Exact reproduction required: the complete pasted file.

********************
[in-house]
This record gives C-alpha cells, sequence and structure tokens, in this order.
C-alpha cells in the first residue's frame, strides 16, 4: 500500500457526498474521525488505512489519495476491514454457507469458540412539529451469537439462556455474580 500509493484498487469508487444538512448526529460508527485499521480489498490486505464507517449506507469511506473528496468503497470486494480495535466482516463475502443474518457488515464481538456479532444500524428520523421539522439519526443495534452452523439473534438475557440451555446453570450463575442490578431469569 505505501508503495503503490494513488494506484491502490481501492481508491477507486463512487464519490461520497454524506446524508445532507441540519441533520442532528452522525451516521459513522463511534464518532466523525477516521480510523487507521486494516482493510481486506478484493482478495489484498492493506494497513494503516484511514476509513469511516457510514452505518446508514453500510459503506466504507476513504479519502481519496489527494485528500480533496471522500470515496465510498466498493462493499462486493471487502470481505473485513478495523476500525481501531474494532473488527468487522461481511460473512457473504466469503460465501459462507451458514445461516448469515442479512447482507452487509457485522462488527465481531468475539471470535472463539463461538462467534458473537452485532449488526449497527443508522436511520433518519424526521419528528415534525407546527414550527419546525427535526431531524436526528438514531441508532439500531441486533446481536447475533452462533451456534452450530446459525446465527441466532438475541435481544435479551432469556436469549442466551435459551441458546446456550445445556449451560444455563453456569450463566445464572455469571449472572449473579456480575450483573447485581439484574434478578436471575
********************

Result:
[in-house]
This record gives C-alpha cells, sequence and structure tokens, in this order.
C-alpha cells in the first residue's frame, strides 16, 4: 500500500457526498474521525488505512489519495476491514454457507469458540412539529451469537439462556455474580 500509493484498487469508487444538512448526529460508527485499521480489498490486505464507517449506507469511506473528496468503497470486494480495535466482516463475502443474518457488515464481538456479532444500524428520523421539522439519526443495534452452523439473534438475557440451555446453570450463575442490578431469569 505505501508503495503503490494513488494506484491502490481501492481508491477507486463512487464519490461520497454524506446524508445532507441540519441533520442532528452522525451516521459513522463511534464518532466523525477516521480510523487507521486494516482493510481486506478484493482478495489484498492493506494497513494503516484511514476509513469511516457510514452505518446508514453500510459503506466504507476513504479519502481519496489527494485528500480533496471522500470515496465510498466498493462493499462486493471487502470481505473485513478495523476500525481501531474494532473488527468487522461481511460473512457473504466469503460465501459462507451458514445461516448469515442479512447482507452487509457485522462488527465481531468475539471470535472463539463461538462467534458473537452485532449488526449497527443508522436511520433518519424526521419528528415534525407546527414550527419546525427535526431531524436526528438514531441508532439500531441486533446481536447475533452462533451456534452450530446459525446465527441466532438475541435481544435479551432469556436469549442466551435459551441458546446456550445445556449451560444455563453456569450463566445464572455469571449472572449473579456480575450483573447485581439484574434478578436471575